The Early Response to Jesus' Miracles

John 2: 23-25

DIG: Why does Jesus not entrust Himself to the crowds? Did everyone believe in His name? None? What were they responding to? His message or His miracles? What did faith have to do with any of this?

REFLECT: When have you trusted someone only to be let down? How did that experience affect you later on? How can you protect yourself without withdrawing from society? How much do you need the approval of others? If so, why? Do you seek to please an audience of One?

Now while He was in Jerusalem at the Passover Festival (Yochanan 2:23a). This is the first of three Passovers mentioned in the ministry of Jesus. The first is mentioned here and in John 2:13a. The second is in John 6:4, while the third is referred to in John 11:55, 12:1, 13:1, 18:28 and 39, and 19:14. By dating these, we are able to conclude that His public ministry lasted three-and-a-half years. The Gospel tradition suggests that Yeshua’s ministry began shortly after the Baptist’s. Luke says that our Lord was about thirty years of age when His ministry began (Luke 3:23). If Jesus was born in the winter of 7 or 6 BC, He would have been 33 or 34 in 29 AD (see Aq – The Birth of Jesus). He performed miraculous signs, not to convince skeptics or sway dissenters, but to signal Messiah’s arrival. He offered signs to prompt willing, prepared hearts to respond to the Good News.

Many people saw the signs He was performing and believed in His name (John 2:23b). They walked by sight and not by faith; they believed in the signs, but not in the Lord. They didn’t believe in Him, just in His name. The miracles Yeshua performed excited them, but they were not ready to acknowledge their sin and repent. The verb believed is in the aorist tense. In other words, many people came to a point of decision, but did not cross over the line from intellectual knowledge about Yeshua to faith. The writer of Hebrews spoke of this when he warned: So, as the Holy Spirit says: Today, if you hear His voice, do not harden your hearts as you did in the rebellion, during the time of testing in the desert, where your fathers tested and tried me and for forty years saw what I did. That is why I was angry with that generation, and I said: Their hearts are always going astray, and they have not known My ways. So I declared an oath in My anger, “They shall never enter My rest.” See to it, brothers, that none of you has a sinful, unbelieving heart that turns away from the living God (Hebrews 3:7-12).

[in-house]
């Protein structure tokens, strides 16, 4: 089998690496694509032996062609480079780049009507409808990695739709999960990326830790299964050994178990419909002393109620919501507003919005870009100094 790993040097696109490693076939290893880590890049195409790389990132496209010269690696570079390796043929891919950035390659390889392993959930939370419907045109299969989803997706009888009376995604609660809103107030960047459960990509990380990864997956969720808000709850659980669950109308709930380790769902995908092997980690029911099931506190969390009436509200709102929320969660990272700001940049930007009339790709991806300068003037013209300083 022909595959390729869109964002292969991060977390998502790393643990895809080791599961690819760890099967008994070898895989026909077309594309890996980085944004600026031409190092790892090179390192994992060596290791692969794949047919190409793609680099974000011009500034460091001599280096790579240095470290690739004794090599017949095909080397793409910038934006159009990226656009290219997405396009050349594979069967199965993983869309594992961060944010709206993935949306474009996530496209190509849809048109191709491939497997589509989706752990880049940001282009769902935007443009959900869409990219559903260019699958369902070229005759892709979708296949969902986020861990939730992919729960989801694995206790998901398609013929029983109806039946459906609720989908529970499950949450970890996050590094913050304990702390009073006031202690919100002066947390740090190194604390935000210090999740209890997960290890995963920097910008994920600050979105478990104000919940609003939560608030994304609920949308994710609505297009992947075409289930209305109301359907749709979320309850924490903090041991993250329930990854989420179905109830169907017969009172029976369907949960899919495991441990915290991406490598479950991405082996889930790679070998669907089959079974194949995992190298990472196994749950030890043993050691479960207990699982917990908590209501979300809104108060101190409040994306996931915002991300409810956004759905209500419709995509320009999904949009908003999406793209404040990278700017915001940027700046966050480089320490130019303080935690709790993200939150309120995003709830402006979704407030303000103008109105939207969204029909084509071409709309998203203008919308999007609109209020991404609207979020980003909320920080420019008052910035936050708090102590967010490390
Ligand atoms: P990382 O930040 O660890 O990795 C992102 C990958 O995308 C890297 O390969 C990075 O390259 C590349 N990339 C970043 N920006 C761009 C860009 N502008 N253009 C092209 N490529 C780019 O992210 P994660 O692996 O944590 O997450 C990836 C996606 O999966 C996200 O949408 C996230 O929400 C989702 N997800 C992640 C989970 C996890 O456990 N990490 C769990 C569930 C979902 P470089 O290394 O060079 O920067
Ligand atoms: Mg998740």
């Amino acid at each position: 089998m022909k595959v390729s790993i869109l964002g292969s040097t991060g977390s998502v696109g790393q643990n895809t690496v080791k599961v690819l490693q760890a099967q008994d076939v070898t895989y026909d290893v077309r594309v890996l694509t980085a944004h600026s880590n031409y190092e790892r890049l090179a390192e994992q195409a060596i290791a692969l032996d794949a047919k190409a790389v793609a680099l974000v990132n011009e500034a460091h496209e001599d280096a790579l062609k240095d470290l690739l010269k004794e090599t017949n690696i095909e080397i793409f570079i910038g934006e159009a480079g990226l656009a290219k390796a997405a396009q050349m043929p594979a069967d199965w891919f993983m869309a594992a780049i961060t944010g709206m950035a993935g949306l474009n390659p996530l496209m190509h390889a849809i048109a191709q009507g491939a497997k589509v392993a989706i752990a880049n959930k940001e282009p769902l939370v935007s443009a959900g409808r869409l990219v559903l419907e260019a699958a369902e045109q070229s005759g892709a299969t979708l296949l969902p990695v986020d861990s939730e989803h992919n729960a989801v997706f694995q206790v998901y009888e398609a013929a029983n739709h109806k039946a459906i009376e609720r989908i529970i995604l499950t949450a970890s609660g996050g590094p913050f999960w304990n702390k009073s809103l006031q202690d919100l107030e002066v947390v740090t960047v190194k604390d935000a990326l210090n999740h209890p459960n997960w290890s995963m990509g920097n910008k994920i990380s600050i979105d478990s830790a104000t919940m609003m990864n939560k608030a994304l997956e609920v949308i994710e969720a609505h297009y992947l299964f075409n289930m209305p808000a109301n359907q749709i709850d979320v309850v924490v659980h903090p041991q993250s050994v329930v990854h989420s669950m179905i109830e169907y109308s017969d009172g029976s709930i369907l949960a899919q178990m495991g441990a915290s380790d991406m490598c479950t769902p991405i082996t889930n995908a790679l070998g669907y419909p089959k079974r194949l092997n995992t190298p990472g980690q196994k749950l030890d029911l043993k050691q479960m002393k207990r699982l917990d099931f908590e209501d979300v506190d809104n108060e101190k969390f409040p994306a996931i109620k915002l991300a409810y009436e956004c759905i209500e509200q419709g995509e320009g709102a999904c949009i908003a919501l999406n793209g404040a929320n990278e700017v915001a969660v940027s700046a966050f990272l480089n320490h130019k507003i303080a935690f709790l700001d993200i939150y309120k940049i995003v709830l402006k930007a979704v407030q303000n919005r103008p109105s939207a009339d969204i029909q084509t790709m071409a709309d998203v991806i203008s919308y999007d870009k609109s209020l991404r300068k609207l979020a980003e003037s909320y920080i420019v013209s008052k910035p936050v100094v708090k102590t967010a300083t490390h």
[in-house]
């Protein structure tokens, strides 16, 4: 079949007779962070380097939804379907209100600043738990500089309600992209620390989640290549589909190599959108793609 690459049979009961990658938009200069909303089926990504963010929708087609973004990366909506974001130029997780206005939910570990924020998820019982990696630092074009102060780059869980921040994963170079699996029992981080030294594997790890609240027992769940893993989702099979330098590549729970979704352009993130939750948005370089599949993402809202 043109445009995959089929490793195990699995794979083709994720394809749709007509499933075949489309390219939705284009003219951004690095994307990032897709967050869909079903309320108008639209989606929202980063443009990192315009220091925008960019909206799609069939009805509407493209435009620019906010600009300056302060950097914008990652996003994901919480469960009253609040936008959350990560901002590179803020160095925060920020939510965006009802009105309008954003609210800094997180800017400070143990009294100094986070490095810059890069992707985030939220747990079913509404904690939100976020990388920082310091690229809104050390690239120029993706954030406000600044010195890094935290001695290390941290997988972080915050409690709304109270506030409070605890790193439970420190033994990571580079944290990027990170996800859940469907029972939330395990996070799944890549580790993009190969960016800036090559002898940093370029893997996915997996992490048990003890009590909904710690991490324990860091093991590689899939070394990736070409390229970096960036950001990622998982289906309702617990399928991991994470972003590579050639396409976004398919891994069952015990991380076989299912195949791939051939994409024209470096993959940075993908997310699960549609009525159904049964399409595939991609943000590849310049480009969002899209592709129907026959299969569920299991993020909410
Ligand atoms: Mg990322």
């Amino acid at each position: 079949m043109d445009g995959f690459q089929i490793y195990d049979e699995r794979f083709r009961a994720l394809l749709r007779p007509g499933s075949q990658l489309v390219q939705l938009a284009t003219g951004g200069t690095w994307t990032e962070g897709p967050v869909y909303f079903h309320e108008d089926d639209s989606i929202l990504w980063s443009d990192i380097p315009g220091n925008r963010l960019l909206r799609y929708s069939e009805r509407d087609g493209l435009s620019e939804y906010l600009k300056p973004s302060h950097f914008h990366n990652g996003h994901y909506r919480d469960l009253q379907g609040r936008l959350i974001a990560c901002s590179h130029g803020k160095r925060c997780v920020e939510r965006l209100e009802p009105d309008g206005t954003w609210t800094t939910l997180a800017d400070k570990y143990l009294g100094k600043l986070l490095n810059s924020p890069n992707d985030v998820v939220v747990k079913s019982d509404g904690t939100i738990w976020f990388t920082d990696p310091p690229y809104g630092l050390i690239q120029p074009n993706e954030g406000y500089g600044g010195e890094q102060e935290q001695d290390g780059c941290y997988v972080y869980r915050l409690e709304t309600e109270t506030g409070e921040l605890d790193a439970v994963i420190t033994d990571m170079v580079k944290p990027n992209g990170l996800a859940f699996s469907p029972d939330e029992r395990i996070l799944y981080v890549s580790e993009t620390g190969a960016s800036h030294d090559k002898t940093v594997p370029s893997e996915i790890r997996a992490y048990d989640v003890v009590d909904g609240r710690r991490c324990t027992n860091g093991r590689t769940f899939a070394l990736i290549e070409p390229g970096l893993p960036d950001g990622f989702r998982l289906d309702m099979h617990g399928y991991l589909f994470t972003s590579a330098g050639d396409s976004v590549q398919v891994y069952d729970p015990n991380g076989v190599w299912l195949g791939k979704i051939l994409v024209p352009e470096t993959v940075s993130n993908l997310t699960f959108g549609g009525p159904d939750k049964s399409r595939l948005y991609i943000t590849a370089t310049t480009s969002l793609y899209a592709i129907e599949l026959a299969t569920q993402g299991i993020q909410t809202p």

The Holy Spirit here says to the Hebrews who were on the edge of decision – but had never made a commitment, “Do not harden your hearts, hear today and do today what God wants you to do. Don’t do what the children of Isra’el did even after they had seen proof of God’s power and care for forty years. They continued to disbelieve in Him. Don’t do that.”

But, Jesus wasn’t depending on a favorable response from anyone, from the religious leaders to the masses. He would not entrust Himself to them, for He knew all people (John 2:24). What an indictment of the total depravity of mankind. This does not mean that the lost are totally insensitive in matters of the conscience, or that mankind is as sinful as they can possibly be. Nor does it mean that the sinner engages in every possible form of sin. But it does mean, and is evidenced by what the Lord saw, that the lost are truly slaves to sin (Romans 6:1-23), and completely unable to free themselves from their sinful condition. In the garden of Eden, Adam showed that man after the flesh is not to be trusted. As another has said, “Man’s affections may be stirred, man’s intelligence informed, man’s conscience convicted; but still God cannot trust him.” Mankind in the flesh is condemned and must be born again. That is why the Master would not entrust Himself to them.328

The Lord’s example here should be a warning to us all. We would do well to remember that all that glitters is not gold. It is not wise to trustin someone you’ve known for only a short time. We should be kind to all, but confidential with only a few. In other words, do you put yourself too quickly in the power of others? When the Galilean Rabbi sent out the twelve apostles He warned them not to be naive, saying: I am sending you out like sheep among wolves. Therefore, be as shrewd as snakes and as innocent as doves (Matthew 10:16). In Egyptian hieroglyphics, as well as in much ancient lore, snakes symbolized wisdom. They were considered to be shrewd, smart, cunning and cautious. In that characteristic, at least, believers are to emulate snakes. We are to be shrewd and cunning in dealing with the unbelieving world around us.329

He did not need any testimony about mankind, for He knew what was in the heart of each person (Yochanan 2:25). Messiah knew human nature. He knew the fickleness and instability of the human heart. He wasn’t running for election, and He didn’t entrust His mission or His future to humanity. He trusted His Father, and then He invited humanity to trust Him.330 And the Nazarene will know the heart of such a man next in Nicodemus.

 

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